Photo by Roman Samborsky
Few things frustrate business leaders more than a failed new hire. And yet, chances are your hiring process still focuses on filling a vacancy instead of finding a good culture fit.
Think about it: Finding the perfect candidate for a job takes much time, energy, and money. So it is incredibly frustrating for a new hire to leave the company before recouping the investment. According to a Leadership IQ study, 46% of new hires either move on or get fired within their first 18 months on the job — and only 19% rate as an unequivocal success.
Those are certainly discouraging statistics. Often, our hiring considerations are so focused on assessing competency (i.e., “Can the candidate do this job?”) that we overlook chemistry (i.e., “Is the candidate a good cultural fit?”). When we take a utilitarian approach to the hiring process, we consider what’s on the résumé, identify the most technically proficient candidate, and then hire them.
Our long-standing hiring processes trap companies in a never-ending cycle of hiring the wrong people for the same position — all while wearing out existing team members with the start-and-stop nature of the process. That is why I approach hiring holistically, going beyond technical abilities to look at how a candidate’s personality will fit within the company’s cultural scope.
The Best Hiring Process: Find Candidates Who Fit the Culture
When my company started, it was just me, my girlfriend, and a few friends. We all trusted and felt comfortable with each other, so there was zero trepidation when making decisions and getting stuff done. When tensions did arise, it was because we’re all passionate people committed to success.
To be clear, finding a good culture fit doesn’t mean hiring people you want to grab a beer with after work (though it doesn’t preclude that). It means restructuring your hiring process from the ground up to look for more than just technical proficiency. Here are three ways to begin that process.
1. Create a “Personality Profile” of Current Employees
A few years ago, my company was in a rush to fill a management spot in our customer service department. After sifting through piles of résumés, we hired one of the first and most qualified applicants we found. A few months (and a few dissatisfied customers) later, the hire wasn’t working out — and stunted our projected growth.
The moral of this story? Get to know your employees and find out their likes, dislikes, similarities, and differences. You’ll likely start to see trends, and you can use that information to direct your company forward. This doesn’t mean every hire has to be exactly like the people already on your team. But forming a “personality profile” of your current staff will help you see blind spots or biases you can keep in mind as you bring on new hires.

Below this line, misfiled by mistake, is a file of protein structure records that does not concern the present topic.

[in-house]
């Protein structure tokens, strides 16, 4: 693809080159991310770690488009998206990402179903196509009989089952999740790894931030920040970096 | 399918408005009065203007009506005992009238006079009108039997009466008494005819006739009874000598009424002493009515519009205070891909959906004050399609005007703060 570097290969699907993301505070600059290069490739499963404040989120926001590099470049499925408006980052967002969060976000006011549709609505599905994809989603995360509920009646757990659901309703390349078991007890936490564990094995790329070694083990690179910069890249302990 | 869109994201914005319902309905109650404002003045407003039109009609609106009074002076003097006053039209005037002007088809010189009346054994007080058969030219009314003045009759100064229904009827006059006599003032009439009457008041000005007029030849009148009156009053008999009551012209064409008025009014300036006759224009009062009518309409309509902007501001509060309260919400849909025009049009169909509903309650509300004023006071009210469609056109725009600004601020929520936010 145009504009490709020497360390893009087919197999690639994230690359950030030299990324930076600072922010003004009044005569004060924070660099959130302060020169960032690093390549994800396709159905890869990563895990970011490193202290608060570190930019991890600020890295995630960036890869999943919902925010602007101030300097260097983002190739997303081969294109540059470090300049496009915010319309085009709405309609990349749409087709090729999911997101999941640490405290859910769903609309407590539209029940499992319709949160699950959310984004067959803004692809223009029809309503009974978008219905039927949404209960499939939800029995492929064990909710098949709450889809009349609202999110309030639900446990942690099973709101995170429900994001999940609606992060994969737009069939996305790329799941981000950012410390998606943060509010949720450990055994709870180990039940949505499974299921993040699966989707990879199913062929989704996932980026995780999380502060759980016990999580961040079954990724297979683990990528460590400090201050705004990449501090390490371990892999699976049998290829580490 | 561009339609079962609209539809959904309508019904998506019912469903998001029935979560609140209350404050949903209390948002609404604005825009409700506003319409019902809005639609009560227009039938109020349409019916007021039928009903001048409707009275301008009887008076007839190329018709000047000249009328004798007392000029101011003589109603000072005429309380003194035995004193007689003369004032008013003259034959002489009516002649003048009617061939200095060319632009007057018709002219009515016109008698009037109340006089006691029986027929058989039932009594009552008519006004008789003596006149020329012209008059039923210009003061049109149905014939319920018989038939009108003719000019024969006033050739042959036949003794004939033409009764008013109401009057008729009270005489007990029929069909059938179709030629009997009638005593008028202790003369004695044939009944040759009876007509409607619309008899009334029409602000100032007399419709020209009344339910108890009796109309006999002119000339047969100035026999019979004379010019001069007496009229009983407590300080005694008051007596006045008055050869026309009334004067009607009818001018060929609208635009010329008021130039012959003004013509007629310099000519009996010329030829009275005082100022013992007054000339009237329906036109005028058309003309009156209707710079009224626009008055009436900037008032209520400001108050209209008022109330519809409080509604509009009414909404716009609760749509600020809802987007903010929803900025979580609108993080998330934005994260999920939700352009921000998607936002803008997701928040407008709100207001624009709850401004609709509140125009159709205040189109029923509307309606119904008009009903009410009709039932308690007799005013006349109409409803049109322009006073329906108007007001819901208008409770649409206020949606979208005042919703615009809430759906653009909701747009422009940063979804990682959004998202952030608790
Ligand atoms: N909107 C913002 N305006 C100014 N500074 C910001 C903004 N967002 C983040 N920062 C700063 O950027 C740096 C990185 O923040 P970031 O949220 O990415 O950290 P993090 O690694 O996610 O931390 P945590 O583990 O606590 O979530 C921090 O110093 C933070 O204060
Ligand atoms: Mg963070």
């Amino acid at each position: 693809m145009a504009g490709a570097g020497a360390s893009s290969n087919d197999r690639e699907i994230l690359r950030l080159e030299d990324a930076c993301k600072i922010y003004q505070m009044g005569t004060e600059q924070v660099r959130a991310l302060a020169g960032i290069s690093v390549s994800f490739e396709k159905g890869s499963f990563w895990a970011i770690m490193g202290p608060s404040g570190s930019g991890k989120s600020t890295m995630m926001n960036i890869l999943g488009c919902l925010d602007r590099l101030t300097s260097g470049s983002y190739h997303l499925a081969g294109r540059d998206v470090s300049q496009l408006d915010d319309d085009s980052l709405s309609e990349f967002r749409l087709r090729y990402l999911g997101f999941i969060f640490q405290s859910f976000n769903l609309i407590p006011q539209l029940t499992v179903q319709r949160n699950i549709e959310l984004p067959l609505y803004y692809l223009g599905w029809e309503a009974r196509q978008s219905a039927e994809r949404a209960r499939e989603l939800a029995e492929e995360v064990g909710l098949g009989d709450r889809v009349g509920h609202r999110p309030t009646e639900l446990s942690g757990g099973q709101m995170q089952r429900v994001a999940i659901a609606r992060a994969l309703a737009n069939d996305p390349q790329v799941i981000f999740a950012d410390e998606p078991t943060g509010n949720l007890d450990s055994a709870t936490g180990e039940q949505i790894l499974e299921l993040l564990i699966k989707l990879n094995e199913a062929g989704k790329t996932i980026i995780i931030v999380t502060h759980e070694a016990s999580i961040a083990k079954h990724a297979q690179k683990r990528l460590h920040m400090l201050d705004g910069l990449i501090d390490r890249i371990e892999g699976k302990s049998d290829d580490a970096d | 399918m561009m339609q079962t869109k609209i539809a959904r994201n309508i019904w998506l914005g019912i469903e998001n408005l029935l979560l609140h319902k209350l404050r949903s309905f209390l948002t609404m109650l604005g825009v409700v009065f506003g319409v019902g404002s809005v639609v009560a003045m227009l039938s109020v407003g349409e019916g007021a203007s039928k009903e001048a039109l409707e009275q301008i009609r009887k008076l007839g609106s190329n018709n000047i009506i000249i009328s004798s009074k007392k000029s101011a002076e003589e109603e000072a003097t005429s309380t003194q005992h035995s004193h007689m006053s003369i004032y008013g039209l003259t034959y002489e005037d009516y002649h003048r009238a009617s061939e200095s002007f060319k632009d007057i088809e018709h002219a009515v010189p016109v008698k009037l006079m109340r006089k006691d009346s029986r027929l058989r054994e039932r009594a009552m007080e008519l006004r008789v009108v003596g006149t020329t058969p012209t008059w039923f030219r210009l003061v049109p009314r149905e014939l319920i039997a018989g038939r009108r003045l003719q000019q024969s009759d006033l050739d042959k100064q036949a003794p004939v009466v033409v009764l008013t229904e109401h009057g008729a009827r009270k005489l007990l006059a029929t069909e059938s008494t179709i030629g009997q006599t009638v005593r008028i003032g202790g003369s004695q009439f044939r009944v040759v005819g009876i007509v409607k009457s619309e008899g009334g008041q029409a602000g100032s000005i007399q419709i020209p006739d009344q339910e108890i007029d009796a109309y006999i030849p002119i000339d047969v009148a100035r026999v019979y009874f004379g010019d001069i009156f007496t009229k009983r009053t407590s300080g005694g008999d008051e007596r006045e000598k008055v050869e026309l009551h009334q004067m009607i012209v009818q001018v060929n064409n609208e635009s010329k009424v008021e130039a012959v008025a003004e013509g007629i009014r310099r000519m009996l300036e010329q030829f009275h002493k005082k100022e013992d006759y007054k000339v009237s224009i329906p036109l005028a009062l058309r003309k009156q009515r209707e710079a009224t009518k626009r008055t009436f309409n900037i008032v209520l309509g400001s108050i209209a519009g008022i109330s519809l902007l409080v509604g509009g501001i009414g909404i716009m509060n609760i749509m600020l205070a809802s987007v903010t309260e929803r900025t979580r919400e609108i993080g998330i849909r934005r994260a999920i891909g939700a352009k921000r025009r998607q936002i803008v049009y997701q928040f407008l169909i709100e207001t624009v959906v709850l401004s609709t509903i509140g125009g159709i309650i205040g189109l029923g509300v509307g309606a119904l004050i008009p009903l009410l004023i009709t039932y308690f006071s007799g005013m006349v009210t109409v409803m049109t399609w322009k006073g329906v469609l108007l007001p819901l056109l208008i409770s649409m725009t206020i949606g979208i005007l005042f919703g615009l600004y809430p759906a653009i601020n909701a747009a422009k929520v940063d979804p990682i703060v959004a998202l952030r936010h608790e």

2. Take a Sledgehammer to Your Current Hiring Process
Does your hiring process value chemistry and know how to find it? I’m not talking about silly concepts like “the “long flight test.” There are plenty of people I love hanging out with who wouldn’t fit in at our company. Likewise, you can probably think of people in your organization who are great at their jobs but honestly drive you a little crazy on a personal level.
Take your organization’s personality profile and intentionally apply it to every step of your hiring process. Look at the interviews that led to your best hires. What common themes emerge? How can you look for those same traits in a strategic, intentional way?
One way we’ve put this into practice at our company is through group interviews. This process lets our company’s DNA shine through, and it allows us to observe how the candidate aligns (or clashes) with our current culture and operating system.
3. Rethink What (And How) You’re Asking
According to Leadership IQ, only 11% of hires fail because they lack competency. With this kind of discrepancy, it’s probably best if the current method of interviewing — see a résumé, select a candidate — undergoes an overhaul.
That isn’t to say that companies should completely ignore competency. Instead, dedicate interview time to how candidates felt about their previous work experiences and what they liked or didn’t like about those jobs. Look at each potential hire’s analytical and problem-solving skills. Spend assessing their interpersonal dynamics. Get a read on how potential hires operate and be bluntly honest with them about your organization’s personality profile. Finally, ask for stories about how they’ve operated before in work environments like yours.
This is not a one-time restructuring of your hiring process.
Keep everything that works for you, and learn from any hires who don’t pan out. Along the way, you’ll begin finding candidates who didn’t rise to the top of the list based on competency alone but who intrinsically gel with your organization. These are the people who last, build synergy with those around them, and become invaluable pieces of your organization’s future.